You've been plagued by frequent ankle sprains for years. Your doctor has diagnosed you with a chronic ankle instability. The cure for you is replacement of the worn ankle joint with an artificial one. Here is what you can expect from this ankle surgery and the subsequent recovery to get you back up on your feet and free of the fear of having another ankle sprain.
What This Surgery Does to Cure Your Ankle Instability
Your ankle is made up of the lower leg bone, the tibia, resting on an ankle bone, called the talus. Ligaments hold these two bones together and tendons attach muscles to the bones. This arrangement allows your ankle joint to move in multiple directions while holding it secure. In the case of ankle instability, the bones can be deformed, or the ligaments and tendons become overstretched so the joint doesn't stay in place.
During the joint replacement procedure, the orthopedic surgeon reshapes the tibia and talus to receive the artificial joint components. These are made of metal and plastic and designed to fit firmly and move smoothly together. The ligaments and tendons are reattached to the bones to hold the ankle together more securely. The result is an ankle that has less freedom to move out of alignment, which reduces your risk of spraining your ankle.
Recovery After the Surgery
You'll spend a few days off of the ankle while the tissues heal. Ligaments heal slowly because they lack the blood supply of other soft tissues. While they are healing, you're at risk of injuring the ankle by putting too much stress on it. Your doctor will have you keep weight off of your ankle and may have you wear an ankle support to keep it fixed in place. You'll see the orthopedic doctor a few days after surgery and, if they are satisfied with the rate of healing, they will have you begin physical therapy to regain full use of the ankle.
Your ankle will be stiff and the muscles weak from lack of use. Physical therapy builds your ankle back up so you have normal movement and support as you walk. The initial phase of therapy addresses ankle movement and then is followed by strengthening work. You'll spend several weeks in each phase to regain full use of your ankle.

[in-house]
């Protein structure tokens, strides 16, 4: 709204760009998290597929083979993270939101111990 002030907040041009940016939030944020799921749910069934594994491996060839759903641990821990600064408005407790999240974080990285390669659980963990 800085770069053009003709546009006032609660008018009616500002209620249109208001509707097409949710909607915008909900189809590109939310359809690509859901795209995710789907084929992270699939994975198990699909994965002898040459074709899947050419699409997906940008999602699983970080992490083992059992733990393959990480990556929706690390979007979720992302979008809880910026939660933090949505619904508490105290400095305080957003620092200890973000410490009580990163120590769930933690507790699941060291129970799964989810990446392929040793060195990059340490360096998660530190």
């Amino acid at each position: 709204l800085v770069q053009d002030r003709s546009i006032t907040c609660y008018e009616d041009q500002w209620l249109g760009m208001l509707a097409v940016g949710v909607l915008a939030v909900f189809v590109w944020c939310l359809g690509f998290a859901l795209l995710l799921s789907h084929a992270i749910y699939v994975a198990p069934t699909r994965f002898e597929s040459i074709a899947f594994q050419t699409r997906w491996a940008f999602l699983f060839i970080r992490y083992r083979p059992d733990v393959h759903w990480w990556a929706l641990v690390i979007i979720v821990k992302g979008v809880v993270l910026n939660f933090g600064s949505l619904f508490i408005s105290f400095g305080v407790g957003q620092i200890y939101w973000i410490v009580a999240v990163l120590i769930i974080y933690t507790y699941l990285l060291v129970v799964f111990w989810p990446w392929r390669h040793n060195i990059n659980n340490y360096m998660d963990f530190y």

Range of Motion
The first step in your physical therapy is to stretch out the muscles in and around the ankle joint so you have normal movement in all directions. There are two phases to this step:
- Passive range of motion - The physical therapist moves the ankle for you through all of its motions. They slowly stretch out the muscles without putting too much stress on the joint. The therapist will show you how to do this yourself at home between sessions.
- Active range of motion - As you begin to get back normal motion in the ankle, the therapist will have you move the ankle by itself through all of its directions. They will measure your progress at each session. When your ankle has achieved nearly normal movement, you'll begin the next phase of physical therapy.
Now that your muscles have been fully stretched out to their normal lengths, you'll begin strengthening the muscles. The therapist will have you work with resistance machines and you'll begin walking more. You'll set a pace with the therapist which comfortably exercises the ankle without putting too much stress on it. Weeks into your recovery, you can still overwork your ankle and injure the ligaments and tendons. This can set your recovery back several weeks and may even require additional surgery. Talk to your doctor, such as Surgery Center of Kenai, for more help.